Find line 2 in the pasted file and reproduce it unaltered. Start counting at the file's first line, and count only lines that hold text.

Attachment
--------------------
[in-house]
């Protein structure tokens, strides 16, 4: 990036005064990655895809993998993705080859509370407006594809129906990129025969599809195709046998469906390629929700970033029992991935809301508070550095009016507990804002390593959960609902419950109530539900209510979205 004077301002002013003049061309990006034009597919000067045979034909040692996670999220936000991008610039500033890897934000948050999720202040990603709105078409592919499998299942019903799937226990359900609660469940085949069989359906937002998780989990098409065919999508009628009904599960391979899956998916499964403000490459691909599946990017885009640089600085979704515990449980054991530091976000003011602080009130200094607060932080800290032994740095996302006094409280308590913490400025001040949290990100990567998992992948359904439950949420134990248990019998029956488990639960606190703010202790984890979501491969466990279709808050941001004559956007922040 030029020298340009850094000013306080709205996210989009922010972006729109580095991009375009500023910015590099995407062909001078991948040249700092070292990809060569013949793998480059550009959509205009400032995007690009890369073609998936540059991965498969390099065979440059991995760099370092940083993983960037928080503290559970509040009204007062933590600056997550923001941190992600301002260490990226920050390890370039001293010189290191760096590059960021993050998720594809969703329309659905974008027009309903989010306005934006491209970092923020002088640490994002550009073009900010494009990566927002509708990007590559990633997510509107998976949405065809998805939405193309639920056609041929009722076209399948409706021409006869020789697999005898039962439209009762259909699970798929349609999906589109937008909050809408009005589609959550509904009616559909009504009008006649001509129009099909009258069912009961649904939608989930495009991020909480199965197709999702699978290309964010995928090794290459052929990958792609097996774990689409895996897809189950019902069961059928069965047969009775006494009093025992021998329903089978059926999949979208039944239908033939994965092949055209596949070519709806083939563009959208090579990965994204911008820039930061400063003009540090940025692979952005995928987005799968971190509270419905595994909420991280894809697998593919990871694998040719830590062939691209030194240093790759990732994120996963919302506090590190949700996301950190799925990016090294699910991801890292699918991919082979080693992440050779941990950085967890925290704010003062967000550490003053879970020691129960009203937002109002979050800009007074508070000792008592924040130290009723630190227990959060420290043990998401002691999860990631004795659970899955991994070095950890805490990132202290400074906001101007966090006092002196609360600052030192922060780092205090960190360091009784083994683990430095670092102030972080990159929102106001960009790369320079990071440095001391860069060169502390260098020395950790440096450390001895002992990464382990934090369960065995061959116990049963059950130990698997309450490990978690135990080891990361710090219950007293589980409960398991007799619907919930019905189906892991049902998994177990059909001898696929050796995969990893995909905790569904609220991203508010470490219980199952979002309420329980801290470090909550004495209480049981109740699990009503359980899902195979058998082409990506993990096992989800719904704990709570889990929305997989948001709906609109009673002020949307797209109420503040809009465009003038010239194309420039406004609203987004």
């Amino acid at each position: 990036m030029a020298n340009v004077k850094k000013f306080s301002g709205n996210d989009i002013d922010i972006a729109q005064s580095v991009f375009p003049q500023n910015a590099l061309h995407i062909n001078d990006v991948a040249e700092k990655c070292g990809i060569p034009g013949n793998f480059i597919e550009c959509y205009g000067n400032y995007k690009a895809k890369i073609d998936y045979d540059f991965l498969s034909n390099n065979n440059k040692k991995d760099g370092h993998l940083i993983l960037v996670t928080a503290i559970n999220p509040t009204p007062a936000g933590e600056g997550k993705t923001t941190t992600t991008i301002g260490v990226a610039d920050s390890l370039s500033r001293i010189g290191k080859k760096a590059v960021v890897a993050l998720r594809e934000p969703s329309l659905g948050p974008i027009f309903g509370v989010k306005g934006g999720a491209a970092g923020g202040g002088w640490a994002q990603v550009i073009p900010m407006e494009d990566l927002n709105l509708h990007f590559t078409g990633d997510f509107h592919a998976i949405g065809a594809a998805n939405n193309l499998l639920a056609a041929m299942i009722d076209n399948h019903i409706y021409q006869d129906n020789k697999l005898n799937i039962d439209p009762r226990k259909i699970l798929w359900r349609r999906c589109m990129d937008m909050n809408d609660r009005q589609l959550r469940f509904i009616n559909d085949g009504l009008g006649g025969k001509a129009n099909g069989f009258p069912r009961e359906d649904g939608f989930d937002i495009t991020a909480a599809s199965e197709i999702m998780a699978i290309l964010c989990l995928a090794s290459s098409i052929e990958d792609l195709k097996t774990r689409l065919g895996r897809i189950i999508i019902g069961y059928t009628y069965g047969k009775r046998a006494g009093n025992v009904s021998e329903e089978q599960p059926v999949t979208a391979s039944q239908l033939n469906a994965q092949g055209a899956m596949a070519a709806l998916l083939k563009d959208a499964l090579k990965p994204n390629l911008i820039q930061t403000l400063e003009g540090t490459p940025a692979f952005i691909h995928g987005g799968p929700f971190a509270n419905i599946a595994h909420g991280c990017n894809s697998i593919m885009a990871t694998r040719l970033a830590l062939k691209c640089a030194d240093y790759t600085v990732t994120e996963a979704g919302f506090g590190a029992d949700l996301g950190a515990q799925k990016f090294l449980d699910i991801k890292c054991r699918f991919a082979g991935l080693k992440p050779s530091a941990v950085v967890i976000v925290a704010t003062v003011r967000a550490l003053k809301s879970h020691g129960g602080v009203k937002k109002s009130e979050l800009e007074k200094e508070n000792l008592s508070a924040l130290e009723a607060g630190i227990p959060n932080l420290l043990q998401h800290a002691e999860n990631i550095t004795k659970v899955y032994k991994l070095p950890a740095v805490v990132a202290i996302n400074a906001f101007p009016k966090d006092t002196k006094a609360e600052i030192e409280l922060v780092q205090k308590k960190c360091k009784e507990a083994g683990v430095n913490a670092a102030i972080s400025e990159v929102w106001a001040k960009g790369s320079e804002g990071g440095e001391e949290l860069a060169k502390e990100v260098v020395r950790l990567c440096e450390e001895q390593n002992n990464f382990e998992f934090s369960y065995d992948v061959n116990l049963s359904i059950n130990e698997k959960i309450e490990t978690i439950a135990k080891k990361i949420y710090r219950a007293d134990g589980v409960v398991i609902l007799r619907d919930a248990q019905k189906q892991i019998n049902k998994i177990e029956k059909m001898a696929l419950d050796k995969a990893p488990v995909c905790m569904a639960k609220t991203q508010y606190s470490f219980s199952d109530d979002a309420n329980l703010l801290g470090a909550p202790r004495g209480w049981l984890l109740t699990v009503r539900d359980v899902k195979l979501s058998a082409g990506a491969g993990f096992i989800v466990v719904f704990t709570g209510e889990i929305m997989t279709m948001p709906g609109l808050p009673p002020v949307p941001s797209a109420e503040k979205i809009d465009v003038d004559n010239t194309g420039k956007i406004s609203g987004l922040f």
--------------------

């Protein structure tokens, strides 16, 4: 990036005064990655895809993998993705080859509370407006594809129906990129025969599809195709046998469906390629929700970033029992991935809301508070550095009016507990804002390593959960609902419950109530539900209510979205 004077301002002013003049061309990006034009597919000067045979034909040692996670999220936000991008610039500033890897934000948050999720202040990603709105078409592919499998299942019903799937226990359900609660469940085949069989359906937002998780989990098409065919999508009628009904599960391979899956998916499964403000490459691909599946990017885009640089600085979704515990449980054991530091976000003011602080009130200094607060932080800290032994740095996302006094409280308590913490400025001040949290990100990567998992992948359904439950949420134990248990019998029956488990639960606190703010202790984890979501491969466990279709808050941001004559956007922040 030029020298340009850094000013306080709205996210989009922010972006729109580095991009375009500023910015590099995407062909001078991948040249700092070292990809060569013949793998480059550009959509205009400032995007690009890369073609998936540059991965498969390099065979440059991995760099370092940083993983960037928080503290559970509040009204007062933590600056997550923001941190992600301002260490990226920050390890370039001293010189290191760096590059960021993050998720594809969703329309659905974008027009309903989010306005934006491209970092923020002088640490994002550009073009900010494009990566927002509708990007590559990633997510509107998976949405065809998805939405193309639920056609041929009722076209399948409706021409006869020789697999005898039962439209009762259909699970798929349609999906589109937008909050809408009005589609959550509904009616559909009504009008006649001509129009099909009258069912009961649904939608989930495009991020909480199965197709999702699978290309964010995928090794290459052929990958792609097996774990689409895996897809189950019902069961059928069965047969009775006494009093025992021998329903089978059926999949979208039944239908033939994965092949055209596949070519709806083939563009959208090579990965994204911008820039930061400063003009540090940025692979952005995928987005799968971190509270419905595994909420991280894809697998593919990871694998040719830590062939691209030194240093790759990732994120996963919302506090590190949700996301950190799925990016090294699910991801890292699918991919082979080693992440050779941990950085967890925290704010003062967000550490003053879970020691129960009203937002109002979050800009007074508070000792008592924040130290009723630190227990959060420290043990998401002691999860990631004795659970899955991994070095950890805490990132202290400074906001101007966090006092002196609360600052030192922060780092205090960190360091009784083994683990430095670092102030972080990159929102106001960009790369320079990071440095001391860069060169502390260098020395950790440096450390001895002992990464382990934090369960065995061959116990049963059950130990698997309450490990978690135990080891990361710090219950007293589980409960398991007799619907919930019905189906892991049902998994177990059909001898696929050796995969990893995909905790569904609220991203508010470490219980199952979002309420329980801290470090909550004495209480049981109740699990009503359980899902195979058998082409990506993990096992989800719904704990709570889990929305997989948001709906609109009673002020949307797209109420503040809009465009003038010239194309420039406004609203987004």